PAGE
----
As I’ve started to use social media a bit more, it’s been an interesting experiment. Those who know me know that before blogging, Facebook, and Twitter, I did just a little bit of writing (insert sarcastic laugh here). I resisted Twitter for awhile and am still a bit iffy about it to be dead honest. I’m warming up to it.

Using Twitter has been informative on a few levels. Twitter has a basic limitation of 140 characters for a tweet, so if you exceed that (natively, not using another tool which allows more), you need multiple lines. The #sqlhelp hash tag is a great example where you may need multiple tweets to get an answer out.

This really begs the question: what is the best format for what you want to say? A single tweet? A post on a message board looking for responses that are more detailed? A blog post which will be more informative and detailed but not a tome? A whitepaper which can have more content than a blog post? Or do you just write a whole damn book?

Since I’ve done all of the above (in spades!), here’s some advice:

If you’re going to use the #sqlhelp hash tag with a complex question (for example, don’t ask for advice on a high availability architecture and expect a 140 character response that is definitive), put a link to a message board or somewhere similar (even a blog post) that people can respond in more detail.

As a responder – and I’m just as guilty on Twitter sometimes – having multiple answers is sometimes necessary, but if it gets too much, you may want to have the person contact you directly or blog about it. For me, Twitter is hard to follow versus a message board because of the lack of built-in, easy-to-use threading. As I know people do like to see resolutions on #sqlhelp because it may help them, it’s tough.

Having said that, I find #sqlhelp almost more immediate than, say, the MSDN or TechNet forums. There’s something very cool about that.

A tweet shouldn’t necessarily lead to a blog post or something bigger, but it may spark ideas.

If you like to blog (and who isn’t blogging these days?), the next logical step is something like a whitepaper. I find many people have short attention spans, so I try to keep my blog posts reasonable short (relatively speaking of course) and focused. Some people may do a series of related blog posts to break a topic up. That series may equate to a whitepaper. Personally, when I know I want to do a bigger topic.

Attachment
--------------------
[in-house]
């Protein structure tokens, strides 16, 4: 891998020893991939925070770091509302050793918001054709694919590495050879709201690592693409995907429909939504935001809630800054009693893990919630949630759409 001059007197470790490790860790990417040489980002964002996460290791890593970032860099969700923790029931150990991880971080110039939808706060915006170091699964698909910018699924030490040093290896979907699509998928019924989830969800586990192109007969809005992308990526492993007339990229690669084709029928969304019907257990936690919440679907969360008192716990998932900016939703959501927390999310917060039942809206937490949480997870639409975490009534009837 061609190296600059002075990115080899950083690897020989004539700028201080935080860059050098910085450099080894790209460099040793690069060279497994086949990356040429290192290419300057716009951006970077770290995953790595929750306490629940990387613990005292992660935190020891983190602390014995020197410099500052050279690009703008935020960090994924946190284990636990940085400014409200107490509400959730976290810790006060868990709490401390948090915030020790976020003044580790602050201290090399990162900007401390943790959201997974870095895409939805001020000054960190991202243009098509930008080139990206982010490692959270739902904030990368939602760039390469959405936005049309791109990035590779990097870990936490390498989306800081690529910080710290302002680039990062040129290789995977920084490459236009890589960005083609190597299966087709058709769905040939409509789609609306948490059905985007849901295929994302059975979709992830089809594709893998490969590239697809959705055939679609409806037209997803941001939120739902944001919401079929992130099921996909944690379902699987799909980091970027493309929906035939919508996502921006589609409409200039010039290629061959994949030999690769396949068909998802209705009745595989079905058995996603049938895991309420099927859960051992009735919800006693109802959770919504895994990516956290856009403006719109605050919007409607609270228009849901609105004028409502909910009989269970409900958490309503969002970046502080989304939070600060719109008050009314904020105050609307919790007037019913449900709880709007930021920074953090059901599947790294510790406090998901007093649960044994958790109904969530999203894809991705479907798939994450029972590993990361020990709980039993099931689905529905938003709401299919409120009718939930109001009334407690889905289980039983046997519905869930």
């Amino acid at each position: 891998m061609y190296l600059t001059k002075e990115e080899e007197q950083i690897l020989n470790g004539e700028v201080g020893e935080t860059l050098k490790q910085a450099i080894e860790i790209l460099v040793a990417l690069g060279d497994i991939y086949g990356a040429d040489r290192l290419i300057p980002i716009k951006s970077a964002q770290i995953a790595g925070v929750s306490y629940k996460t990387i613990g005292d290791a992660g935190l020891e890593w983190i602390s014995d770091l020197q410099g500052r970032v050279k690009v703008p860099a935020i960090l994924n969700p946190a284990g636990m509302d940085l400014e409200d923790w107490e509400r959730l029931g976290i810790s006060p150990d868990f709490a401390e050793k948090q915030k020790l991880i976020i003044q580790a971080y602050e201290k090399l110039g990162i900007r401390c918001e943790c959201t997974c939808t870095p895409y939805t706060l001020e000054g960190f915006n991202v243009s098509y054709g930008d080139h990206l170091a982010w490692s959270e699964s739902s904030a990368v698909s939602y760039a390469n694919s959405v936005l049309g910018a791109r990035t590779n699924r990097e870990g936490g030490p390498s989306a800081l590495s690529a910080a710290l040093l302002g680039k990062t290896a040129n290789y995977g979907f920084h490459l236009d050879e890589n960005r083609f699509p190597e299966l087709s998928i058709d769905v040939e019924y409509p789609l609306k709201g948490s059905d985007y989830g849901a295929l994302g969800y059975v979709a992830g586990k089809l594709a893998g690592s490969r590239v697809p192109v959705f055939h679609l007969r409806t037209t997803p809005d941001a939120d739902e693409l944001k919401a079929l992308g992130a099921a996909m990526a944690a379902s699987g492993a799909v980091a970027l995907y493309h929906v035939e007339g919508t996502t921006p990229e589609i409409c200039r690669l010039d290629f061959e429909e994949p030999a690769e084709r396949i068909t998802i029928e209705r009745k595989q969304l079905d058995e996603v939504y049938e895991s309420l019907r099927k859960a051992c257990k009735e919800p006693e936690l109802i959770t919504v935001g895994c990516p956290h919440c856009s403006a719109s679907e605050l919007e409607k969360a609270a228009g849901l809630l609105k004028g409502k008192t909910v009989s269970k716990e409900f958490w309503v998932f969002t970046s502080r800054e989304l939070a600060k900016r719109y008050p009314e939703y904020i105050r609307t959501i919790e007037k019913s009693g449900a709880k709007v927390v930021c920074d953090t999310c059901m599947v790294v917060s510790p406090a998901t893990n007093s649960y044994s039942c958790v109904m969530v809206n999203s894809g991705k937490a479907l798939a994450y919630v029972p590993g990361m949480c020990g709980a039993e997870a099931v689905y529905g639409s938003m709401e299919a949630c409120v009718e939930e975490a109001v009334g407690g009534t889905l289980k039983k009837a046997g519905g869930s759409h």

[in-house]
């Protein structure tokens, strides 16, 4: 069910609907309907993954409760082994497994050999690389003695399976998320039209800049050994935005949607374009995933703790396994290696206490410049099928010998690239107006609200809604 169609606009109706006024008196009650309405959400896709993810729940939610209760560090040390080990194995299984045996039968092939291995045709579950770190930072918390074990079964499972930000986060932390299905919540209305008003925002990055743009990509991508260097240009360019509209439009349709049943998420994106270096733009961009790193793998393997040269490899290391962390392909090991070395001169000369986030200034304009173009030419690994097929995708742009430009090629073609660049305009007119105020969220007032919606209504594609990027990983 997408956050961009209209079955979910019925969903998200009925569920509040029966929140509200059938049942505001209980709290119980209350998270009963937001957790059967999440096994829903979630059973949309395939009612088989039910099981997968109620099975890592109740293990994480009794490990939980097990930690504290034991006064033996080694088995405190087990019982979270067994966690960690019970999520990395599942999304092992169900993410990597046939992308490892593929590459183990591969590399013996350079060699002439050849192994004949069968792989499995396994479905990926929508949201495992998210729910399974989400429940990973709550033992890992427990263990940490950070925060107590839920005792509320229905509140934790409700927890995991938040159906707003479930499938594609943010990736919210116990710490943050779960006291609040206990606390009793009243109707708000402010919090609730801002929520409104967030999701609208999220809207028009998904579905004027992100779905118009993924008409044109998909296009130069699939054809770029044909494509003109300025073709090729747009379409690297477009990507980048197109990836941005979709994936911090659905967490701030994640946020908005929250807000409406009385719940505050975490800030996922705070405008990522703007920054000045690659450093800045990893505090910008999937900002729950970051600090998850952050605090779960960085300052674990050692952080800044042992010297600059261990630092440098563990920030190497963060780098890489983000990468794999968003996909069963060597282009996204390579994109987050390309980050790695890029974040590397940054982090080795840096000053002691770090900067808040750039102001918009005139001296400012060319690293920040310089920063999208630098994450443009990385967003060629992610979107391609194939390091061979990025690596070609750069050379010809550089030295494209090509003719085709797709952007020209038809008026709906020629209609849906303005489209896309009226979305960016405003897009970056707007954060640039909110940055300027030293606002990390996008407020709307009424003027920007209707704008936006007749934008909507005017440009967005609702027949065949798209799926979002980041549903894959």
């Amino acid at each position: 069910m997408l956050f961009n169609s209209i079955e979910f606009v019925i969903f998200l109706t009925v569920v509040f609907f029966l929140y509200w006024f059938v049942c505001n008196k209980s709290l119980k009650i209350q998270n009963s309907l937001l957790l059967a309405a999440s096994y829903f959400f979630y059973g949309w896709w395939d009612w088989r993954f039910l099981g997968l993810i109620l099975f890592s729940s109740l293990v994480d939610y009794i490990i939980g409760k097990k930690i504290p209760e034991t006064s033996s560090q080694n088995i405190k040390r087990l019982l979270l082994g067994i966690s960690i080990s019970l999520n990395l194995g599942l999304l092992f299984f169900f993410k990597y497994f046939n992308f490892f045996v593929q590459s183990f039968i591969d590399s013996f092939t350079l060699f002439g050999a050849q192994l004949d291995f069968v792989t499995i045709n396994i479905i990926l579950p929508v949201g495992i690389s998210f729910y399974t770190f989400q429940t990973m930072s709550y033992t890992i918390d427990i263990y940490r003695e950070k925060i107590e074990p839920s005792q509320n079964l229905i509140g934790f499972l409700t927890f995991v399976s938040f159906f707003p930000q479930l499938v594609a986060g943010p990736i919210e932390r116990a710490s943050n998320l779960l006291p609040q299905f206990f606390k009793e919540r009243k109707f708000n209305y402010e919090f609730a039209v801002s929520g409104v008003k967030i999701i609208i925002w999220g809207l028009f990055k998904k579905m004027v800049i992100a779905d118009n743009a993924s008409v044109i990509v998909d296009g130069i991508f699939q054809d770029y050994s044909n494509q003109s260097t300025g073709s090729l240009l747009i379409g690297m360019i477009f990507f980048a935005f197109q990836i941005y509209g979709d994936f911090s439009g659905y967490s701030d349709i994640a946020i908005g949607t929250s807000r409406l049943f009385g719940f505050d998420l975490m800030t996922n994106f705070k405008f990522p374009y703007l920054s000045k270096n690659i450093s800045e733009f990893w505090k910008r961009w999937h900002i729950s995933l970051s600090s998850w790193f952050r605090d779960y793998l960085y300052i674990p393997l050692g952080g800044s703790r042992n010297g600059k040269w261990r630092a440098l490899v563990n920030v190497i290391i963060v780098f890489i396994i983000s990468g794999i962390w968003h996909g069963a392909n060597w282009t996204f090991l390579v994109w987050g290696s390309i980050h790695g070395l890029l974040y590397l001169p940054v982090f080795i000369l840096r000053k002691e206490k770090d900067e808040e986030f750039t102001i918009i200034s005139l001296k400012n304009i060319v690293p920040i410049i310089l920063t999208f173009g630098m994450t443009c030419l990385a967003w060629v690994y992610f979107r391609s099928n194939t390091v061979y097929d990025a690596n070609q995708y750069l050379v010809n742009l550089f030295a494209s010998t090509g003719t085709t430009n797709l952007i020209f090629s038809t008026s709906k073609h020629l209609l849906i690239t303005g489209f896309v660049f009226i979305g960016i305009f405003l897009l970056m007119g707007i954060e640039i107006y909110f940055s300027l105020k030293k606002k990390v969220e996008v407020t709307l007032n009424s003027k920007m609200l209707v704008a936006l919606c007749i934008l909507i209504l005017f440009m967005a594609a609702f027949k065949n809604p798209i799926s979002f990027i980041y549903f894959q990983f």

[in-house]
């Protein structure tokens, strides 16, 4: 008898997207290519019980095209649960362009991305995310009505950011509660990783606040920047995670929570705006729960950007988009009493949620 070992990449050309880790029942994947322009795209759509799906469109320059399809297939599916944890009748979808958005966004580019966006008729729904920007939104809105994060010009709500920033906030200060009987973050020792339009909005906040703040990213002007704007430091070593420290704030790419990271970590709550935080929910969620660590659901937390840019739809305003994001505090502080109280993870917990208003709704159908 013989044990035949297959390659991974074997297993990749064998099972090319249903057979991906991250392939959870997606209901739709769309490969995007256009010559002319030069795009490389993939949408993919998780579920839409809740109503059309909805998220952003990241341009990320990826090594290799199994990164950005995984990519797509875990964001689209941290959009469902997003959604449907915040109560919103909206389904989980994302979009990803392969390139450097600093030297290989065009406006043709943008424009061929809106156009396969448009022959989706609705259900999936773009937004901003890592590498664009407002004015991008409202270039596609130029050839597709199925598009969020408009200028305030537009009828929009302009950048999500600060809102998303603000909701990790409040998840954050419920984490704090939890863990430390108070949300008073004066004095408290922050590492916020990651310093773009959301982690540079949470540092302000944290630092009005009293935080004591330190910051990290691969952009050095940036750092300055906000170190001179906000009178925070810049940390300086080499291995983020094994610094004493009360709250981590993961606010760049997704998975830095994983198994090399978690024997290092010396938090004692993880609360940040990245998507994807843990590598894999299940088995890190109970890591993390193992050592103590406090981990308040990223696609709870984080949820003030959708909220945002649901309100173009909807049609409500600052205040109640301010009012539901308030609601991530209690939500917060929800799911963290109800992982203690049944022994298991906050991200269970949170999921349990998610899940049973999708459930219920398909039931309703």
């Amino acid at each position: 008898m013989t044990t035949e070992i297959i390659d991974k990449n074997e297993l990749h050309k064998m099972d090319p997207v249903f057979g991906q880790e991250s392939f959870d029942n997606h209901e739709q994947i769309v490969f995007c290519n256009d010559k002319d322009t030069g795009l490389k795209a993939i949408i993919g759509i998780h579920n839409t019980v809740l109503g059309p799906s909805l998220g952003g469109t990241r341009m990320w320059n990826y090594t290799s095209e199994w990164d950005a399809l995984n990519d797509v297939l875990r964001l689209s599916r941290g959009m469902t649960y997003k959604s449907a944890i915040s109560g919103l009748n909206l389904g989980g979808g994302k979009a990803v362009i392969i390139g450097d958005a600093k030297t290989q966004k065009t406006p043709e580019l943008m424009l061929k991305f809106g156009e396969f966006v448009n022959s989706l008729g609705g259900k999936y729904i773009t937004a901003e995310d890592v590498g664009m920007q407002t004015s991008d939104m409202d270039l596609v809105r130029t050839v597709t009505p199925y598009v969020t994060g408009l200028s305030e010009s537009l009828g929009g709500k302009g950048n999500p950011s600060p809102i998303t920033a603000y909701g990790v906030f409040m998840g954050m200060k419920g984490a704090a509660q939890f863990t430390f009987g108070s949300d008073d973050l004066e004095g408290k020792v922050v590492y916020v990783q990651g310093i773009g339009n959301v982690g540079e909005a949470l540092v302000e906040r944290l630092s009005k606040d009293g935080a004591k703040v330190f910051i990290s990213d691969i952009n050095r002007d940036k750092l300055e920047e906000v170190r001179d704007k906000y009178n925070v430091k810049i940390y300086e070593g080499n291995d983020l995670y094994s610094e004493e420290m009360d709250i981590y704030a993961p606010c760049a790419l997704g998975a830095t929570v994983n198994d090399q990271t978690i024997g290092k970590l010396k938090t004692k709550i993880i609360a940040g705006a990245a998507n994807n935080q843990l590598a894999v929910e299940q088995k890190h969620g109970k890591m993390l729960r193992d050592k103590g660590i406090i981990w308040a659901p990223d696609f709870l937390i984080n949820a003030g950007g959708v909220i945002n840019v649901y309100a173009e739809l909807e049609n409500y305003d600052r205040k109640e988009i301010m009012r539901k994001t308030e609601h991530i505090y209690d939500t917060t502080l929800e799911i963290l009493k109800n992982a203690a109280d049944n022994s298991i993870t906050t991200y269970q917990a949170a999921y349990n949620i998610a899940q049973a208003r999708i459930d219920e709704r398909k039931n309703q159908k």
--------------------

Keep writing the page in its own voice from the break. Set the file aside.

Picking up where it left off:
Writing a whitepaper is easier than you think. Some tips:

1. Get it tech reviewed. Even the best of us have some things which are wrong or makes sense to us the way we word it but not to others.
2. If possible, get it edited by someone who does it for a living. It really does help.

That said, like a tweet or a blog post, sometimes you have a lot to say. I find most people’s tolerance for a whitepaper under 40 or 50 pages of text. If you’re writing a 181 page whitepaper, that’s pretty much a book.

Clearly a book is a big commitment. These days you can self publish if you really want. I’ve talked about it, Brent Ozar (blog | Twitter) has blogged about it, but don’t write a book if you expect to get rich. Do it because you want to and are passionate about the subject you are presenting. You employ all the techniques you would at the smaller levels, just on a much grander scale.

The problem I find with more instant media such as Twitter and blogging is that while it’s often right and good, there’s just as much out there that is bad and incorrect and can cause harm. Even if what is said is technically correct, it could be the wrong advice for some. You need to always put things in proper context. Before I say anything else, let me say I am far from perfect. I do get things wrong at times and if I do, I post corrections or note it in a way that people can see what the right answer is. The last thing I need is someone saying, “Well, Allan said this and it caused my <insert thing here> to fail.” Ugh.

The other mediums such as whitepapers and books tend to have reviewers who will ensure that things are right and the messaging is on point. Even that is a tricky process because if you get multiple opinions about something, it’s up to the author to make “the call”.

It’s great that we have all of this content out there and the ability to do our own – we just need to choose the right one for our messages!